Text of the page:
After Donald Sterling, the most hated group of people in the sports world are Miami Heat fans. Perhaps the most undeserving sports fans on earth, they were nevertheless suddenly blessed with a dream team four years ago when LeBron James and Chris Bosh teamed up with Dwayne Wade and subsequently went to 4 straight NBA Finals, winning two of them. Even after stealing the world’s best basketball player from Cleveland, they still didn’t bother to show up to games, and when Miami staged a remarkable last second game 6 comeback win in their first championship season, half the fans in the building didn’t even see it as they preferred to beat the traffic on the ride home. This summer, LeBron ditched the Heat and returned to Cleveland, which caused hypocritical Heat fans to rage against LeBron’s opportunism in ditching his aging team for a talented young team in his home town. That neither the Heat fans nor the Miami sports media could hide their angst only made it all the more enjoyable for all their haters.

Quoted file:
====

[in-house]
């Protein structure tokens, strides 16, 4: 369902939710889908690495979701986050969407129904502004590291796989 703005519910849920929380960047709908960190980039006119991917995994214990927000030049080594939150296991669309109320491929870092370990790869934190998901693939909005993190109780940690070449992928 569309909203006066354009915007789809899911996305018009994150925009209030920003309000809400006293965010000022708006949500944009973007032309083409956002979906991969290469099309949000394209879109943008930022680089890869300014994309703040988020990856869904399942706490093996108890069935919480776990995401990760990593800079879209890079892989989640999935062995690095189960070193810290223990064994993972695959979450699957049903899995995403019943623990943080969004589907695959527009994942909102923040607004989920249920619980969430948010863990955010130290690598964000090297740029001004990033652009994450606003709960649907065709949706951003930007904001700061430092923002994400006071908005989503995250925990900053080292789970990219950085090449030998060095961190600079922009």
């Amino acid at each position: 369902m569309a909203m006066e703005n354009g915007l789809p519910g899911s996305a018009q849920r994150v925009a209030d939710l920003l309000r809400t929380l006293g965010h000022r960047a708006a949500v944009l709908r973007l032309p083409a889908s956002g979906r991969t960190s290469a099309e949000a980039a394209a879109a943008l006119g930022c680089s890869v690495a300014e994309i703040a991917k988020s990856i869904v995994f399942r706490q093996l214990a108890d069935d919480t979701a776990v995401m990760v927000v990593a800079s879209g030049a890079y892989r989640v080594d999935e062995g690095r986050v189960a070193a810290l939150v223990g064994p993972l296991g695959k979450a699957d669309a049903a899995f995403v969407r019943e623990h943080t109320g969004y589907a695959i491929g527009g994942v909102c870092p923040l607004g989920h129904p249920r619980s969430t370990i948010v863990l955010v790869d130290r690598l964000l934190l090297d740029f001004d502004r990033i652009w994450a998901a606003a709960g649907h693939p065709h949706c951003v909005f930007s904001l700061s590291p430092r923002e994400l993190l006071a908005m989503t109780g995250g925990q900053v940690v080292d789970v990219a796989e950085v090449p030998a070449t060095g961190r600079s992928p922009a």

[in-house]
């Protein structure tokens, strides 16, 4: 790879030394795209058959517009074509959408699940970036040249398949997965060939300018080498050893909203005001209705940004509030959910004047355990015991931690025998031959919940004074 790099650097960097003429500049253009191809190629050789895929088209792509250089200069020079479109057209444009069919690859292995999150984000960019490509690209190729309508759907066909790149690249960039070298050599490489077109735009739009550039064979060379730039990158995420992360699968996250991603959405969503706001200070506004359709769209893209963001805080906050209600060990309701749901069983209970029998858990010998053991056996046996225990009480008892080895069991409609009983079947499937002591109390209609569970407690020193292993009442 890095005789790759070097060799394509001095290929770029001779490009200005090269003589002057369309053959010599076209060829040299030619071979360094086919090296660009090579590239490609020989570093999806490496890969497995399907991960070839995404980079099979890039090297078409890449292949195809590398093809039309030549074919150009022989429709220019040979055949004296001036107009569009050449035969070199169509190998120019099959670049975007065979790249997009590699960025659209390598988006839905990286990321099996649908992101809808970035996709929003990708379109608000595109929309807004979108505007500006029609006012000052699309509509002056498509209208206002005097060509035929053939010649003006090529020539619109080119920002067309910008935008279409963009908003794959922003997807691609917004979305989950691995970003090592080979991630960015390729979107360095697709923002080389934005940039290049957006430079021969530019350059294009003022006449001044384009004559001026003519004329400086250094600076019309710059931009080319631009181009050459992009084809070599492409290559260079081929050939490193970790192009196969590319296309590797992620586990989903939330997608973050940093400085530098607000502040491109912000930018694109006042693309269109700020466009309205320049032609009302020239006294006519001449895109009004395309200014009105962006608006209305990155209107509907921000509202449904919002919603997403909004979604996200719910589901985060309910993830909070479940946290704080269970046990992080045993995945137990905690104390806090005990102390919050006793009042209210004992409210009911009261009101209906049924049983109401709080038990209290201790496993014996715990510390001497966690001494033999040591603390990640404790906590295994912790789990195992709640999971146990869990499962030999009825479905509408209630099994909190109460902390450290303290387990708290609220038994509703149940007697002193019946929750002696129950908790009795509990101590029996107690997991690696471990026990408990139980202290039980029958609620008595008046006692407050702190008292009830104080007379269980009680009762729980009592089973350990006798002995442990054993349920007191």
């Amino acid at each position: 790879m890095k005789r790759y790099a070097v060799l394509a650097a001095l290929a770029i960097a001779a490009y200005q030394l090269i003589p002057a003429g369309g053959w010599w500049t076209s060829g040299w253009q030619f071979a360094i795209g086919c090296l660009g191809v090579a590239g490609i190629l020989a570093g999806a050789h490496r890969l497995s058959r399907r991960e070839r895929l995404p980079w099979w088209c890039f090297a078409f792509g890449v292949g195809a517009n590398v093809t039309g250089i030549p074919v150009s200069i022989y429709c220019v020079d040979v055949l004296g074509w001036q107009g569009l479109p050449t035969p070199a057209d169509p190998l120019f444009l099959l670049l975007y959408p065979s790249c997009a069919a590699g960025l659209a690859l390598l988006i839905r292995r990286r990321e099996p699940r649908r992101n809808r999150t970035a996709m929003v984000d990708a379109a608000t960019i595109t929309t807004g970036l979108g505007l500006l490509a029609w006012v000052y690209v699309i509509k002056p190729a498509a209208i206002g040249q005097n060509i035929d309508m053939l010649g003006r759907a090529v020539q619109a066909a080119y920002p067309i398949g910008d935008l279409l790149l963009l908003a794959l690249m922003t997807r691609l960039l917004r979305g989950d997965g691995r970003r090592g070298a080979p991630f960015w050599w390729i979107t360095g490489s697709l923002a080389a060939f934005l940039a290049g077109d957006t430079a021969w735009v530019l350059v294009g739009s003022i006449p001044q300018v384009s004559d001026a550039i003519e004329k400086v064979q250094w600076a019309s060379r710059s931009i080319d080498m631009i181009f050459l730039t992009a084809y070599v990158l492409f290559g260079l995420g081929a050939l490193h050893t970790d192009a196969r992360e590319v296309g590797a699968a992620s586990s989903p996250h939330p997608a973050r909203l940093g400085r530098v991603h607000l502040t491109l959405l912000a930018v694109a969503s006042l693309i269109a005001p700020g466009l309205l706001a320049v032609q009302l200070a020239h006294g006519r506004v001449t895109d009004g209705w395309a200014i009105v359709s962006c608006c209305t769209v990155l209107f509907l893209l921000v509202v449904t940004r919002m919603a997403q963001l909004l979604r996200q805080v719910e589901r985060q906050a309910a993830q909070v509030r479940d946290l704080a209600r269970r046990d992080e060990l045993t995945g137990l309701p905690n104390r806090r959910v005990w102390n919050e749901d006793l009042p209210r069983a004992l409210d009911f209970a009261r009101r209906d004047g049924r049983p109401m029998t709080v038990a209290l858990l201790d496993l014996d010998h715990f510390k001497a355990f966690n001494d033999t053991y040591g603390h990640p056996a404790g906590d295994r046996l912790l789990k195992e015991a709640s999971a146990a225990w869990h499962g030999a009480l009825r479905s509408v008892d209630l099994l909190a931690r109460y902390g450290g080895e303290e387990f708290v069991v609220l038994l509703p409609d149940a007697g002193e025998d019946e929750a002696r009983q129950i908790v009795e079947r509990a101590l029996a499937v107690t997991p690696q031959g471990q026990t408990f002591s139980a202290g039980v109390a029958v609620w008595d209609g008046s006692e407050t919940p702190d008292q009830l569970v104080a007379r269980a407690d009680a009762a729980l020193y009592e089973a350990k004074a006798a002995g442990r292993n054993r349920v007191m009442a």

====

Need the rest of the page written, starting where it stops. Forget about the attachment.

The Lakers and the Knicks, who play in the two biggest markets, have millions of fans, but since most people do not live in New York and Los Angeles, most people outside those markets tend to resent teams from those cities who always have more money and an easier time attracting and retaining top talent. The dislike that most sports fans already have for these cities is compounded by the fact that both the Lakers and Knicks are led by two of the most polarizing players in all of basketball.